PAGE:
Tuesday, 31 January 2017

Duncan's Flow - an Ulster-Scots placename

I came across an Ordnance Survey map for east Antrim yesterday and was impressed by the number of placenames with Ulster-Scots elements in them, such as Moss Bridge, Blair's Moss, Rigg Moss, Burnside, White Brae, Brae Nook, Knowehead, Braetown, Glenburn and Braepark.

However there was one I was less familiar with and that was Duncan's Flow.  The word flow' appears in the Dictionary of the Scots Language as meaning 'a wet peat bog', 'a swamp' and 'a low lying piece of watery land'.

So what do we know about Duncan's Flow?  

Well back in 1876 it got a mention in the Journal of the Anthropological Institute of Great Britain and Ireland., which carried a lecture that had been delivered to the Institute band had been written by G H Kinahan MRIA.
During a short stay in the co Antrim, my attention was called by J Wyley Esq, of Drumadarragh House, to an unrecorded ancient roadwaythat for centuries has been buried under an accumulation of peat, and only in recent years has been discovered while cutting turf.  The bog called Duncan's Flow, in which this road or cash (casan, a path) is buried, is situated near the west boundary of the townland of Ballyalbanagh, co Antrim (Ordnance Survey Map, sheet 39), and about four miles north of the small town called Ballyclare.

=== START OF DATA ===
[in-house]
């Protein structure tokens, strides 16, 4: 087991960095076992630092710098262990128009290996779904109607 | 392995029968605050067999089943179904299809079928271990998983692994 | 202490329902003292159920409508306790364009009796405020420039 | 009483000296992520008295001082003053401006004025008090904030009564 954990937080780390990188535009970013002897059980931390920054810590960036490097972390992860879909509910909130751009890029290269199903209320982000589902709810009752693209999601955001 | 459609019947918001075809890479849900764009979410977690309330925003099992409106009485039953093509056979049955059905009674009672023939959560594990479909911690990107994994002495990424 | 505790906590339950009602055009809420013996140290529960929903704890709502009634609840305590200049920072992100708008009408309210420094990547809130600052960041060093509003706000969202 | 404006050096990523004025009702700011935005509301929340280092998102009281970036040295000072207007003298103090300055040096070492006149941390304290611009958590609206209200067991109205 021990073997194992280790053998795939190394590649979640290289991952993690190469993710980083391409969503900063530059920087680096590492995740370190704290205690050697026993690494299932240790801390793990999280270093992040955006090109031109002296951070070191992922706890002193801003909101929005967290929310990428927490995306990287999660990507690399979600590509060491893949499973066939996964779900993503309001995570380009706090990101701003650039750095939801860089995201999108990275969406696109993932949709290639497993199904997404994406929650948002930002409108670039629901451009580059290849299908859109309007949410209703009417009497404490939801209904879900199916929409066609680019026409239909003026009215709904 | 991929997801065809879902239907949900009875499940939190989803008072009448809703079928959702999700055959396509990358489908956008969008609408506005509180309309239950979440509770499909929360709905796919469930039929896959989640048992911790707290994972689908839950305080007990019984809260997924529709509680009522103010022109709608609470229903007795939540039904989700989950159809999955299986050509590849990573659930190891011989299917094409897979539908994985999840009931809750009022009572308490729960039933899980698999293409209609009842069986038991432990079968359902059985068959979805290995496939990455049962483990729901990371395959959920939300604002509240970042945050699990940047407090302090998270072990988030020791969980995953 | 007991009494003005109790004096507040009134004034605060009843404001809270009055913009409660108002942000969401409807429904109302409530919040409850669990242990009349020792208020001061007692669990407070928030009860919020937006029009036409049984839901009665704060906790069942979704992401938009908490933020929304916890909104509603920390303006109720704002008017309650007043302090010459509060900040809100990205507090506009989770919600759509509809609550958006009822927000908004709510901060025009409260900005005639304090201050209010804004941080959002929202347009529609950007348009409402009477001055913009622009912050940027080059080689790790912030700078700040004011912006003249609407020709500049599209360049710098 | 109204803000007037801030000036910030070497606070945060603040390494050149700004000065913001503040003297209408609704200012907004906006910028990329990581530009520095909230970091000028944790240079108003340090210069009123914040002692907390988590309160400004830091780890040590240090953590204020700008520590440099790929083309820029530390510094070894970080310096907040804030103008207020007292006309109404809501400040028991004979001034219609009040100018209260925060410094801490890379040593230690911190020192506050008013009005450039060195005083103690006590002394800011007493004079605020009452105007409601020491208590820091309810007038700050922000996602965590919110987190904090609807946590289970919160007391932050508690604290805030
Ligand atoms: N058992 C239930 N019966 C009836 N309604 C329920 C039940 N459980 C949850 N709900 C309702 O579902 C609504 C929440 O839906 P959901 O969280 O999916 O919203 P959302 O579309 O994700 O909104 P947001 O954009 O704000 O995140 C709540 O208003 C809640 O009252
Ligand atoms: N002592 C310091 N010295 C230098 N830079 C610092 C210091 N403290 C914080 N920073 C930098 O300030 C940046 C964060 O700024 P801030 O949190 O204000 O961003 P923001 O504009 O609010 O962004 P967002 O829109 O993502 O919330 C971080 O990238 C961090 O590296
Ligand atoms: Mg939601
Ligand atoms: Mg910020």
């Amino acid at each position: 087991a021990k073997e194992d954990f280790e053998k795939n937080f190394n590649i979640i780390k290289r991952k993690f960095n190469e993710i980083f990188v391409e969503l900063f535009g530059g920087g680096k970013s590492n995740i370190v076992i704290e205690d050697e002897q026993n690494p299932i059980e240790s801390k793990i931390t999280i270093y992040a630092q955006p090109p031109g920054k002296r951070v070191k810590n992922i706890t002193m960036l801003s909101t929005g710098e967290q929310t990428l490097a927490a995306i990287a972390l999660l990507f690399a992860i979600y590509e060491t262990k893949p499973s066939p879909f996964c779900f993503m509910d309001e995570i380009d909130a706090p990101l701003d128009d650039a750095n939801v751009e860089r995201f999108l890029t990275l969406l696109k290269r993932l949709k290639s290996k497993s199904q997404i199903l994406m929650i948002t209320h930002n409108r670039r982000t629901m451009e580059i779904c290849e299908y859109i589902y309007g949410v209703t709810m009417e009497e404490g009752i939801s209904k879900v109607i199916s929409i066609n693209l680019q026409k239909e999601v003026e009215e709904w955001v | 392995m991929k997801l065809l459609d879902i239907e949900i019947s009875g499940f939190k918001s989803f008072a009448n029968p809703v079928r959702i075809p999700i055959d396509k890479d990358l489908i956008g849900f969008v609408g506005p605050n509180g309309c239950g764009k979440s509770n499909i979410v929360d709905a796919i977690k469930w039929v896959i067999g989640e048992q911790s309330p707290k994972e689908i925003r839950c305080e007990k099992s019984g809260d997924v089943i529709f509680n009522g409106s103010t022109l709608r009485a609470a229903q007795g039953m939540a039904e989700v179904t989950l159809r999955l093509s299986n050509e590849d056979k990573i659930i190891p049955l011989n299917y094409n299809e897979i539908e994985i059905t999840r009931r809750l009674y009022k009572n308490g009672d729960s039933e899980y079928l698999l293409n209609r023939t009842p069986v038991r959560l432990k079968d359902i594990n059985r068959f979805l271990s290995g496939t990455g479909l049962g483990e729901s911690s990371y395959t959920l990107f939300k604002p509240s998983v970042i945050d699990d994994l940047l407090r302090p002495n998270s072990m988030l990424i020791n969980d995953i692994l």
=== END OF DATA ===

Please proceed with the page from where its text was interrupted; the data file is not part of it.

Before that it was mentioned in an article by Abraham Hume in the Ulster Journal of Archaeology in 1853 as 'Duncan's Flow in Glenwherry'.  The article also mentioned Mather's Flow at Dromore.

I assume that the Drumadarragh House referred to in relation to J Wyley was the house near Doagh, which is about ten miles from Glenwherry.

But who was the Duncan of Duncan's Flow and was it the surname of an earlier owner of the land?

Many of our townland names have their origin in Irish but there are also many placenames that have their origin in Ulster-Scots.

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